In the vibrant landscape of men's magazines, Penthouse emerged as a provocative contender in 1965, shaking up the UK scene before taking on North America in 1969. Crafted from the ambition of Bob Guccione, it was positioned as a daring rival to Hugh Hefner's Playboy, pushing boundaries with a blend of sensational editorial content and hard-hitting investigative journalism—digging into government cover-ups and scandalous revelations.
From its modest inception, Penthouse was a product of Guccione's personal touch, his own lens capturing the early models due to budget constraints. A self-taught visionary, he infused his photographic technique with his painting acumen, cultivating a signature aesthetic of ethereal, soft-focus imagery that would become synonymous with the Penthouse brand. His dedication to the craft was such that he would spend days perfecting a single photoshoot.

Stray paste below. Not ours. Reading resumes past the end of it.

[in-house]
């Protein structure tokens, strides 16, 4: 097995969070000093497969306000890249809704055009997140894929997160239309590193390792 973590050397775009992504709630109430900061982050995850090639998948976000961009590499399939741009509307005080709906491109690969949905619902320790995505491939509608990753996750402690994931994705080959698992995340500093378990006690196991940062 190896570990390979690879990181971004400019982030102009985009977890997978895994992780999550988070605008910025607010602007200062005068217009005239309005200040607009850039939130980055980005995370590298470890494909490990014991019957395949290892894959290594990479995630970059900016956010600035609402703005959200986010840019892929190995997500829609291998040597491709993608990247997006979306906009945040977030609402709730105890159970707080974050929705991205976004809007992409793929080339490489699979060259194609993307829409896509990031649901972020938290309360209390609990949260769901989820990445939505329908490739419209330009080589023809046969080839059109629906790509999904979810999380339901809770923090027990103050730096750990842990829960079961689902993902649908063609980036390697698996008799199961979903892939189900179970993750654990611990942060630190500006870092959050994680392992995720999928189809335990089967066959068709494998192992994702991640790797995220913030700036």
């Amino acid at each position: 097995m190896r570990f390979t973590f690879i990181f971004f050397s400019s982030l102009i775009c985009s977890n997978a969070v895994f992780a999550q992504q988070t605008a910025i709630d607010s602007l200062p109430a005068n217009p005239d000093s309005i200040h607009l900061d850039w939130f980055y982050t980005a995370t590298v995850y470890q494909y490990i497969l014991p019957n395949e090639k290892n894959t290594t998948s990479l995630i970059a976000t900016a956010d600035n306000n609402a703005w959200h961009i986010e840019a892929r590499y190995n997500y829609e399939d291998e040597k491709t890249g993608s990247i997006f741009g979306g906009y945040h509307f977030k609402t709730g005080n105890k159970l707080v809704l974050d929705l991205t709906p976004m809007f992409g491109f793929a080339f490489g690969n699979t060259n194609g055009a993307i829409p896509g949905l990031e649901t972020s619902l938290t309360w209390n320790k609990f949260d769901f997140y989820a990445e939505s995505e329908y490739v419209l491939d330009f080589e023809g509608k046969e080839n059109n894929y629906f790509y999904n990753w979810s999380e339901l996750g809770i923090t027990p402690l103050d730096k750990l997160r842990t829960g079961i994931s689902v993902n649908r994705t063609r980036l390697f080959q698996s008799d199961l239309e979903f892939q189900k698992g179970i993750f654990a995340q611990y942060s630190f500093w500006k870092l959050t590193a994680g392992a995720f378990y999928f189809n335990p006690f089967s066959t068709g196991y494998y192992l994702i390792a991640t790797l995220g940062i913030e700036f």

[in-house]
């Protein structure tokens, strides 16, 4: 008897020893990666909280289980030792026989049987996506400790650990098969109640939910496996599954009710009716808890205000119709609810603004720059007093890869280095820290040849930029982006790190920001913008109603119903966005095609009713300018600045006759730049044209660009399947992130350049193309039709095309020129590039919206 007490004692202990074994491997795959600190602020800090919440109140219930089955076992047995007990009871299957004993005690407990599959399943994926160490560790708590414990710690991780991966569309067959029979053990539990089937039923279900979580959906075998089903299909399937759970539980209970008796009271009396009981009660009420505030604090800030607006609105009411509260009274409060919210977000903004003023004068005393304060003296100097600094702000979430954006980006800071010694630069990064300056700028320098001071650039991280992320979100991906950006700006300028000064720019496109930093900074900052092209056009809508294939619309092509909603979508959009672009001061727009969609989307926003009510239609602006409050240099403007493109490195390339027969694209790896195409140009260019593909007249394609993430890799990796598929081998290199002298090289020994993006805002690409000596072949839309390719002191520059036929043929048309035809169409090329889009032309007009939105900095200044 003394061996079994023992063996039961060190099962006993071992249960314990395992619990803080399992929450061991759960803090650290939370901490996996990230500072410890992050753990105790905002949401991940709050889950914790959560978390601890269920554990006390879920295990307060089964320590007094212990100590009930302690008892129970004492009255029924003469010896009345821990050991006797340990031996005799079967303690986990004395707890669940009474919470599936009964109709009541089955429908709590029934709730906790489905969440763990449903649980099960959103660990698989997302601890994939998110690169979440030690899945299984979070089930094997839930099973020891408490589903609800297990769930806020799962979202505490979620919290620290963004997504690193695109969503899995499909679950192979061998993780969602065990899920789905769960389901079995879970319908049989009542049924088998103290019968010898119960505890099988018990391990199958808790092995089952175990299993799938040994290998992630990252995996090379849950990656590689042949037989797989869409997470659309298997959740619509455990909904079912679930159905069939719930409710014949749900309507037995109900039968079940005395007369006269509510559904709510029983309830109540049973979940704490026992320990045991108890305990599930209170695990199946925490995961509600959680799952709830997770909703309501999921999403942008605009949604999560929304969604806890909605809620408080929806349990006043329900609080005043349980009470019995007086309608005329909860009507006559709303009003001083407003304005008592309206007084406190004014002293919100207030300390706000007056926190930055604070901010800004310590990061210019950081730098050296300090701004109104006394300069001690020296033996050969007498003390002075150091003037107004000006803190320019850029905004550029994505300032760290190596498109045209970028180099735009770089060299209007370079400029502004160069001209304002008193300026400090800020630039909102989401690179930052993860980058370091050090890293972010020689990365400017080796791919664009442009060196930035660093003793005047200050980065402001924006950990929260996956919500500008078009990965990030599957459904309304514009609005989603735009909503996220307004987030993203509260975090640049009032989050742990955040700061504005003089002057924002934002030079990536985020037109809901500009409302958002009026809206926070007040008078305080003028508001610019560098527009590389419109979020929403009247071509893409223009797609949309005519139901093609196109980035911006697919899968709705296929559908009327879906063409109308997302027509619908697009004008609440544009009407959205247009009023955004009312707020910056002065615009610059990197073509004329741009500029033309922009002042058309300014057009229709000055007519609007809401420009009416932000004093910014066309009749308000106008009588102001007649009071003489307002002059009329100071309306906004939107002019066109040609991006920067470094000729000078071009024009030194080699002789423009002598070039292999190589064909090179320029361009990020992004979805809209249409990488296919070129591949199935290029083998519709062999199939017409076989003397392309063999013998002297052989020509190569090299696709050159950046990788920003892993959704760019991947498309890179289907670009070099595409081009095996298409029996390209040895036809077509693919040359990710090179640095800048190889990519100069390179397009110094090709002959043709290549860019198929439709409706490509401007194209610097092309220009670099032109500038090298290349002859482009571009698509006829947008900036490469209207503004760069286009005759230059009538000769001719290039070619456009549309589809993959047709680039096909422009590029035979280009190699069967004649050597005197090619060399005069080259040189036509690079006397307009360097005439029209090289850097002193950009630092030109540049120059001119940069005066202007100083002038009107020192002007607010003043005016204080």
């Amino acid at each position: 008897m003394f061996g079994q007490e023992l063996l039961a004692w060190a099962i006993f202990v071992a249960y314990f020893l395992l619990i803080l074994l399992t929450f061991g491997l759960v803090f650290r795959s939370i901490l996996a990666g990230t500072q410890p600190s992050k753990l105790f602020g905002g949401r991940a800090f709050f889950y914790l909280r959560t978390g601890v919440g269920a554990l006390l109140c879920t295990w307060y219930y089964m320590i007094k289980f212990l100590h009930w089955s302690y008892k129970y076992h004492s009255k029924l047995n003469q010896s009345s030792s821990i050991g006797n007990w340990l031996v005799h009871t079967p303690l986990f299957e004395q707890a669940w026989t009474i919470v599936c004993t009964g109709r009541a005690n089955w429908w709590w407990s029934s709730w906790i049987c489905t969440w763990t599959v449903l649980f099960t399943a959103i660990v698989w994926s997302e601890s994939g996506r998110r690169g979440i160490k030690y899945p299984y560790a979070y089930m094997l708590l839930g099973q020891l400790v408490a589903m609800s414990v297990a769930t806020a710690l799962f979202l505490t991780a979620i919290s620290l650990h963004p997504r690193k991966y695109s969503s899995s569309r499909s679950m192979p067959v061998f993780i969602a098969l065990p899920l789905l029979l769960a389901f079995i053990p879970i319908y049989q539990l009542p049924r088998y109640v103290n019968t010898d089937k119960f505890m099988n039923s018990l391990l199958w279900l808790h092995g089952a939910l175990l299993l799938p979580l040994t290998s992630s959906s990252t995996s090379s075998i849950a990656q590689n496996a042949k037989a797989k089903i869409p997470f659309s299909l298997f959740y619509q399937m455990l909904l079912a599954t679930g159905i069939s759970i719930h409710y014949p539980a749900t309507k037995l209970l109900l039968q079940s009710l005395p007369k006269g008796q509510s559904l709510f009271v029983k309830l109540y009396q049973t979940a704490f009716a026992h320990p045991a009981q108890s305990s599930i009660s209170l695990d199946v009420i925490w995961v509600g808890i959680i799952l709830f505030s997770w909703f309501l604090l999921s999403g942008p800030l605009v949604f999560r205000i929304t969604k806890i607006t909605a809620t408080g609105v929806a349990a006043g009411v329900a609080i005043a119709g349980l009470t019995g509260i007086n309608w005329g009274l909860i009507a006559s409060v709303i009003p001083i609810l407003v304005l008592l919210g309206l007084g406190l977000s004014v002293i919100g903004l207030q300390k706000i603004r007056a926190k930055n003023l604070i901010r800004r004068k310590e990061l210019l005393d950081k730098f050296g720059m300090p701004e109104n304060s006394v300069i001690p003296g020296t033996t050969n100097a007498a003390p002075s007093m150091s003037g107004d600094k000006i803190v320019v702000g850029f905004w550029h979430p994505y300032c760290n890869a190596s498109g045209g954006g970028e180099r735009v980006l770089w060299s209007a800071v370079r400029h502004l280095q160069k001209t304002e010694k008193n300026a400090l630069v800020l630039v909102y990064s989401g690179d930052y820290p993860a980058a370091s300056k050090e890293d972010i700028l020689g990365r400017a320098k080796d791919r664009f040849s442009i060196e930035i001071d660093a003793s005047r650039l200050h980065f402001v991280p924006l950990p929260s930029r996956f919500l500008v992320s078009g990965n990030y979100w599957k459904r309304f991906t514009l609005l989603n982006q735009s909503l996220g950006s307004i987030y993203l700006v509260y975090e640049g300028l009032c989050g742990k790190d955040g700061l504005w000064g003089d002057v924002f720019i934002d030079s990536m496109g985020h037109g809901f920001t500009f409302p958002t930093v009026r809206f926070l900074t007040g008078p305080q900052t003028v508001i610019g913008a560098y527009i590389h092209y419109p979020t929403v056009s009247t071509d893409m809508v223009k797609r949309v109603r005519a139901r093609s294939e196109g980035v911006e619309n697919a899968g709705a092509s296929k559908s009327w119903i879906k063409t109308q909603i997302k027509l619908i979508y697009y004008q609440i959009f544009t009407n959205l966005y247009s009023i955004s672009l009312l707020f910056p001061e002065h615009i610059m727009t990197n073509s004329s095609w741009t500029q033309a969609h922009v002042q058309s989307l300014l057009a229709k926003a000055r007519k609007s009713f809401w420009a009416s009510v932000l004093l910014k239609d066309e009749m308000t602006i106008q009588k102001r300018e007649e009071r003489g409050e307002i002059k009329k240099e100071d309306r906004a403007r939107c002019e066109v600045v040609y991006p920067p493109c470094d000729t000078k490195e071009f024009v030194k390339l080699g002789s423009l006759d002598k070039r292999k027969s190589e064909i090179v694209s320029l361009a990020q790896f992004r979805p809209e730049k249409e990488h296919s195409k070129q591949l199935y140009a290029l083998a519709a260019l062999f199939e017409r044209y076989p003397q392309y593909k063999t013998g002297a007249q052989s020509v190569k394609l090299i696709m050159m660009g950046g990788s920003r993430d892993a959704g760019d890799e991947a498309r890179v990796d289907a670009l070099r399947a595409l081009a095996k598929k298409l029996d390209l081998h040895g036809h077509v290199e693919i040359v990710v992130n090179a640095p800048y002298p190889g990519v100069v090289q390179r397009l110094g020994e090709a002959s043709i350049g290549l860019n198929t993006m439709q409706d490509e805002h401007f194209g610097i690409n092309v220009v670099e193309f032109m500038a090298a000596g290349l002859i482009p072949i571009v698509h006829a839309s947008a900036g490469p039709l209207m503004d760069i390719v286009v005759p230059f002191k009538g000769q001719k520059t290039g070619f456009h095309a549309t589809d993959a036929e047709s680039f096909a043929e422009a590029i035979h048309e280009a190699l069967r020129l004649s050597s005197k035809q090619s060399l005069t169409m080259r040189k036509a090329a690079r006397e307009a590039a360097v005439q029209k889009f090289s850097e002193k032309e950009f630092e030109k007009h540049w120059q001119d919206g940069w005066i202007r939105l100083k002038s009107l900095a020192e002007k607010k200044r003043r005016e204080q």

Penthouse boldly redefined the visuals of men's publications, pioneering the explicitness of its pictorials. It was the trailblazer in presenting female pubic hair, escalating to full-frontal displays and eventually, unabashed images of vulva and anus. The magazine didn't shy away from celebrity intrigue either, featuring both sanctioned and unsanctioned photographs of stars such as Madonna and Vanessa Williams—images that only gained infamy after the subjects had risen to fame.
As the years progressed, Penthouse ventured into more niche territories, showcasing content that catered to various "fetish" interests, from urination and bondage to "facials," charting a new, albeit controversial, course in the chronicles of adult entertainment.